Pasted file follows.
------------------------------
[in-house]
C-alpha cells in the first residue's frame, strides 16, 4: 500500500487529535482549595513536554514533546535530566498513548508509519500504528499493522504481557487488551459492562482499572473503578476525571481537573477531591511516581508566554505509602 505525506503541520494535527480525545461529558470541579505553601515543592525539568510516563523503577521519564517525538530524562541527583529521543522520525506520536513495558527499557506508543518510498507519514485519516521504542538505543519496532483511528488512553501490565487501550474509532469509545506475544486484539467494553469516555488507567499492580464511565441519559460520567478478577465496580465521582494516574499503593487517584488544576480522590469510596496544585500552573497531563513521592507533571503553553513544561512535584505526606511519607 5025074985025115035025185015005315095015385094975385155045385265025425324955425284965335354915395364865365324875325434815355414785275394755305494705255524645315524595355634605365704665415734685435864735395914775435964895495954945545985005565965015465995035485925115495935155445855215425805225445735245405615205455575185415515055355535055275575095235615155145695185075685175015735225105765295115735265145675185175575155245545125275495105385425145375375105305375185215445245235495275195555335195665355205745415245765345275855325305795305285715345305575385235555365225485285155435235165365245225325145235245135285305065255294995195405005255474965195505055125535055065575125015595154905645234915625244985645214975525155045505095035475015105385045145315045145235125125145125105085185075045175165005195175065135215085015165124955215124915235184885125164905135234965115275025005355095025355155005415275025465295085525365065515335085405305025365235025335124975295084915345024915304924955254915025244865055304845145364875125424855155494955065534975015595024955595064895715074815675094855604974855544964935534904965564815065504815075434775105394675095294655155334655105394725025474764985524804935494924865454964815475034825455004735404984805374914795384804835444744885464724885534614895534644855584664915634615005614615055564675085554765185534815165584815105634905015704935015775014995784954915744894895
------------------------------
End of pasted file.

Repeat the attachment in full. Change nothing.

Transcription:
[in-house]
C-alpha cells in the first residue's frame, strides 16, 4: 500500500487529535482549595513536554514533546535530566498513548508509519500504528499493522504481557487488551459492562482499572473503578476525571481537573477531591511516581508566554505509602 505525506503541520494535527480525545461529558470541579505553601515543592525539568510516563523503577521519564517525538530524562541527583529521543522520525506520536513495558527499557506508543518510498507519514485519516521504542538505543519496532483511528488512553501490565487501550474509532469509545506475544486484539467494553469516555488507567499492580464511565441519559460520567478478577465496580465521582494516574499503593487517584488544576480522590469510596496544585500552573497531563513521592507533571503553553513544561512535584505526606511519607 5025074985025115035025185015005315095015385094975385155045385265025425324955425284965335354915395364865365324875325434815355414785275394755305494705255524645315524595355634605365704665415734685435864735395914775435964895495954945545985005565965015465995035485925115495935155445855215425805225445735245405615205455575185415515055355535055275575095235615155145695185075685175015735225105765295115735265145675185175575155245545125275495105385425145375375105305375185215445245235495275195555335195665355205745415245765345275855325305795305285715345305575385235555365225485285155435235165365245225325145235245135285305065255294995195405005255474965195505055125535055065575125015595154905645234915625244985645214975525155045505095035475015105385045145315045145235125125145125105085185075045175165005195175065135215085015165124955215124915235184885125164905135234965115275025005355095025355155005415275025465295085525365065515335085405305025365235025335124975295084915345024915304924955254915025244865055304845145364875125424855155494955065534975015595024955595064895715074815675094855604974855544964935534904965564815065504815075434775105394675095294655155334655105394725025474764985524804935494924865454964815475034825455004735404984805374914795384804835444744885464724885534614895534644855584664915634615005614615055564675085554765185534815165584815105634905015704935015775014995784954915744894895